The thought I had already experienced the worst internet abuse – until I posted online about my dog, Hank. I had been wondering if I should take him to the vet, after finding some scary-looking lumps on his chest.
When I got Hank, I thought I was vigorously prepared. I had done all the research, bought all the gear, hired a trainer, forked out for pet insurance and found a great vet. I had every intention of being the best dog owner ever. I was ready.
What I was not prepared for was the pressure from other dog owners to never make mistakes.
On one level, this is a good thing: I want people to have high standards for pet owners. Animals should be treated well. However, if I wanted to constantly be made to feel like I’m not good enough, I would still be living at home.
When Hank shat all over a hotel staircase, the stench wasn’t nearly as bad as the looks that people gave me, glaring as if I had kept him in my room for days, feeding him onions and chocolate, just to make him defecate and ruin everyone’s visit to the breakfast buffet.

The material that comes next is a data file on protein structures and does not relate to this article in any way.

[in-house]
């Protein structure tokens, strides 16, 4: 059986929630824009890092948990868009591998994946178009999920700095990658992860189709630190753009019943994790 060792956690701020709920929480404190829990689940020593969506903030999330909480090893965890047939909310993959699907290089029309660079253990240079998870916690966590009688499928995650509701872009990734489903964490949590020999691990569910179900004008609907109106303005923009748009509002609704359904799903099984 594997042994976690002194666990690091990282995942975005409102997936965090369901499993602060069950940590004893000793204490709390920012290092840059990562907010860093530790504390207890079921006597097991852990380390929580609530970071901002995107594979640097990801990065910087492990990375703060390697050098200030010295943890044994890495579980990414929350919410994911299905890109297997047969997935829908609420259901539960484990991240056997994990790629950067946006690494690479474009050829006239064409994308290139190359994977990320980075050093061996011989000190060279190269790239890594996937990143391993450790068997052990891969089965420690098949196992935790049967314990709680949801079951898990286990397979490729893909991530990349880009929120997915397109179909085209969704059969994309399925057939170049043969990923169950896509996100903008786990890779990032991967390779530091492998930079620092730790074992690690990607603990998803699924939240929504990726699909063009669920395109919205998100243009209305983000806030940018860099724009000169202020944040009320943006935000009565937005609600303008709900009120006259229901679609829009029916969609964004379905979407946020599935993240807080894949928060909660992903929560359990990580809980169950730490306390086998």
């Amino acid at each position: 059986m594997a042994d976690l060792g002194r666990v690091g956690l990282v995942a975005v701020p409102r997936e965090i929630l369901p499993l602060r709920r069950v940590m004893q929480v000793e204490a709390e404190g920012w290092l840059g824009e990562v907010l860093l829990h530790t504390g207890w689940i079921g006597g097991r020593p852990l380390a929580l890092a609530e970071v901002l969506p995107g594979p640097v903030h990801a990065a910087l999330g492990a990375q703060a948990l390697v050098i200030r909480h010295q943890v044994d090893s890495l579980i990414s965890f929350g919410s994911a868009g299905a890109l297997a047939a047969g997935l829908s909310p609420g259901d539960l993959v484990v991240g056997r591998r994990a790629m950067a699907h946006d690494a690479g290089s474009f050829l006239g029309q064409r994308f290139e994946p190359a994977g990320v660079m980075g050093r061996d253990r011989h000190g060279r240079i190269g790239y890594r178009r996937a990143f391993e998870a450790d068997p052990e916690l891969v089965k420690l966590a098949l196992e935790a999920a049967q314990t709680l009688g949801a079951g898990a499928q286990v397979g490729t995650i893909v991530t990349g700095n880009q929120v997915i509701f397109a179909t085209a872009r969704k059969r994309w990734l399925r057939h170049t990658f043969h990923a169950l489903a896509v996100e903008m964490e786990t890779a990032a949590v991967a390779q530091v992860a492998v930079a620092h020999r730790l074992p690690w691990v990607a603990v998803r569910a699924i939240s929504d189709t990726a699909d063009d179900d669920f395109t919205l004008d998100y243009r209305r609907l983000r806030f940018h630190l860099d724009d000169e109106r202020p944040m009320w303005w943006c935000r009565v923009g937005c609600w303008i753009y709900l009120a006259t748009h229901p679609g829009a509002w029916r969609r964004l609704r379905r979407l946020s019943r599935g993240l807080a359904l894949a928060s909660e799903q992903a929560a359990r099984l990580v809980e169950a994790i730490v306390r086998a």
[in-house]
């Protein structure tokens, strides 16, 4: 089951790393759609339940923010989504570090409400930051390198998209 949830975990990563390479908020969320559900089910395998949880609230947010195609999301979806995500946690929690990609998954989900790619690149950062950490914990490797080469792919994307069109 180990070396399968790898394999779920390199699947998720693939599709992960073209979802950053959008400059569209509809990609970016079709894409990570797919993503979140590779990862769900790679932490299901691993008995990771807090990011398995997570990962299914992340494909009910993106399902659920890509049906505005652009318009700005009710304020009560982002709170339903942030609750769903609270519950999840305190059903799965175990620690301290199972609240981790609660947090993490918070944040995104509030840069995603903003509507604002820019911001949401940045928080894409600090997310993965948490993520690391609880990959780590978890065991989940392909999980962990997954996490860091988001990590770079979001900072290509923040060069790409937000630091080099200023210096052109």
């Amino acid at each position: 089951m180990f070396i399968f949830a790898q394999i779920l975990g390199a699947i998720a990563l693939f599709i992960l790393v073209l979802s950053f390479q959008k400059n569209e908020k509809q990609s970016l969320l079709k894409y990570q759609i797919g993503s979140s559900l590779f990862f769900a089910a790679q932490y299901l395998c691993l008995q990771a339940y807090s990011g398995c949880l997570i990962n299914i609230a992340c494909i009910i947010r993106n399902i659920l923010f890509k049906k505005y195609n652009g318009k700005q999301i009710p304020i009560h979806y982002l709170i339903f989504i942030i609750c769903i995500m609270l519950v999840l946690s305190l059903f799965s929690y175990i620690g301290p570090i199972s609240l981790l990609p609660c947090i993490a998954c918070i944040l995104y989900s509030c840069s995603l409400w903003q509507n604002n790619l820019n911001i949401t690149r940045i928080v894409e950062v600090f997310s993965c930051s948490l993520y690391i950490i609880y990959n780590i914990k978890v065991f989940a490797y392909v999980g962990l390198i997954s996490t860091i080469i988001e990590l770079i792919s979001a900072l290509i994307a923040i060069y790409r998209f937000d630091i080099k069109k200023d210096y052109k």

I got the same reaction when his retractable dog lead failed at the same time as he spotted a squirrel and he circled a couple holding hands (twice), tying them together. Onlookers might have been less judgmental if I had just told them that I had trained him to kidnap couples. “Those leads are dangerous!” a woman hissed.
When I posted in a Facebook group, asking for advice about the scary-looking lumps, I was inundated with vile comments. Apparently, I do not deserve to care for a dog – or even be alive – if I do not know that boy dogs also have nipples.